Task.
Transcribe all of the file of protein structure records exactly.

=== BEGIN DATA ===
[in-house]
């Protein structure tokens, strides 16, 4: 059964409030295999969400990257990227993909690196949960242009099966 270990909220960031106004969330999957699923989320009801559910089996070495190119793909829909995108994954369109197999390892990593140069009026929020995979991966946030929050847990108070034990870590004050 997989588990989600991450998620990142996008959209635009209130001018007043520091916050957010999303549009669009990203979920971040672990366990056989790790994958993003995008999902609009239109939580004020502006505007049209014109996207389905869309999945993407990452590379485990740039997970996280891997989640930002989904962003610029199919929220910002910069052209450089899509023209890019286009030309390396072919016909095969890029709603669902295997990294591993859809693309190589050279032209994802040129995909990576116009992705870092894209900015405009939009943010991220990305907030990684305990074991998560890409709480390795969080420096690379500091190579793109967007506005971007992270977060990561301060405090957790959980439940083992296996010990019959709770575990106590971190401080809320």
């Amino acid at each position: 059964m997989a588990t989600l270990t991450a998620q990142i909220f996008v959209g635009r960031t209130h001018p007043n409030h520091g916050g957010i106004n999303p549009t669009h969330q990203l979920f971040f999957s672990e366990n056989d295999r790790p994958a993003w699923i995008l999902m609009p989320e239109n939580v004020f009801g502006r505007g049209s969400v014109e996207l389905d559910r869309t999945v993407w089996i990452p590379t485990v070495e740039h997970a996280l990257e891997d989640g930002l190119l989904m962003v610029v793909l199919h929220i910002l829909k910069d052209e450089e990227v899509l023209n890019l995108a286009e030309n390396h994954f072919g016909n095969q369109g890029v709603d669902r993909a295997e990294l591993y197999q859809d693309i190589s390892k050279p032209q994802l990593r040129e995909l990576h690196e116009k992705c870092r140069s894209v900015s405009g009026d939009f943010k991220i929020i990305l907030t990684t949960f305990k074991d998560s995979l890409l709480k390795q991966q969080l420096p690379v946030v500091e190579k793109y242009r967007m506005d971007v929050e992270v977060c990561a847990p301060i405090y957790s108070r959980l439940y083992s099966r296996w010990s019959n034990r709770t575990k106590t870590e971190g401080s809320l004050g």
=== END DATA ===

[in-house]
């Protein structure tokens, strides 16, 4: 059964409030295999969400990257990227993909690196949960242009099966 270990909220960031106004969330999957699923989320009801559910089996070495190119793909829909995108994954369109197999390892990593140069009026929020995979991966946030929050847990108070034990870590004050 997989588990989600991450998620990142996008959209635009209130001018007043520091916050957010999303549009669009990203979920971040672990366990056989790790994958993003995008999902609009239109939580004020502006505007049209014109996207389905869309999945993407990452590379485990740039997970996280891997989640930002989904962003610029199919929220910002910069052209450089899509023209890019286009030309390396072919016909095969890029709603669902295997990294591993859809693309190589050279032209994802040129995909990576116009992705870092894209900015405009939009943010991220990305907030990684305990074991998560890409709480390795969080420096690379500091190579793109967007506005971007992270977060990561301060405090957790959980439940083992296996010990019959709770575990106590971190401080809320």
């Amino acid at each position: 059964m997989a588990t989600l270990t991450a998620q990142i909220f996008v959209g635009r960031t209130h001018p007043n409030h520091g916050g957010i106004n999303p549009t669009h969330q990203l979920f971040f999957s672990e366990n056989d295999r790790p994958a993003w699923i995008l999902m609009p989320e239109n939580v004020f009801g502006r505007g049209s969400v014109e996207l389905d559910r869309t999945v993407w089996i990452p590379t485990v070495e740039h997970a996280l990257e891997d989640g930002l190119l989904m962003v610029v793909l199919h929220i910002l829909k910069d052209e450089e990227v899509l023209n890019l995108a286009e030309n390396h994954f072919g016909n095969q369109g890029v709603d669902r993909a295997e990294l591993y197999q859809d693309i190589s390892k050279p032209q994802l990593r040129e995909l990576h690196e116009k992705c870092r140069s894209v900015s405009g009026d939009f943010k991220i929020i990305l907030t990684t949960f305990k074991d998560s995979l890409l709480k390795q991966q969080l420096p690379v946030v500091e190579k793109y242009r967007m506005d971007v929050e992270v977060c990561a847990p301060i405090y957790s108070r959980l439940y083992s099966r296996w010990s019959n034990r709770t575990k106590t870590e971190g401080s809320l004050g």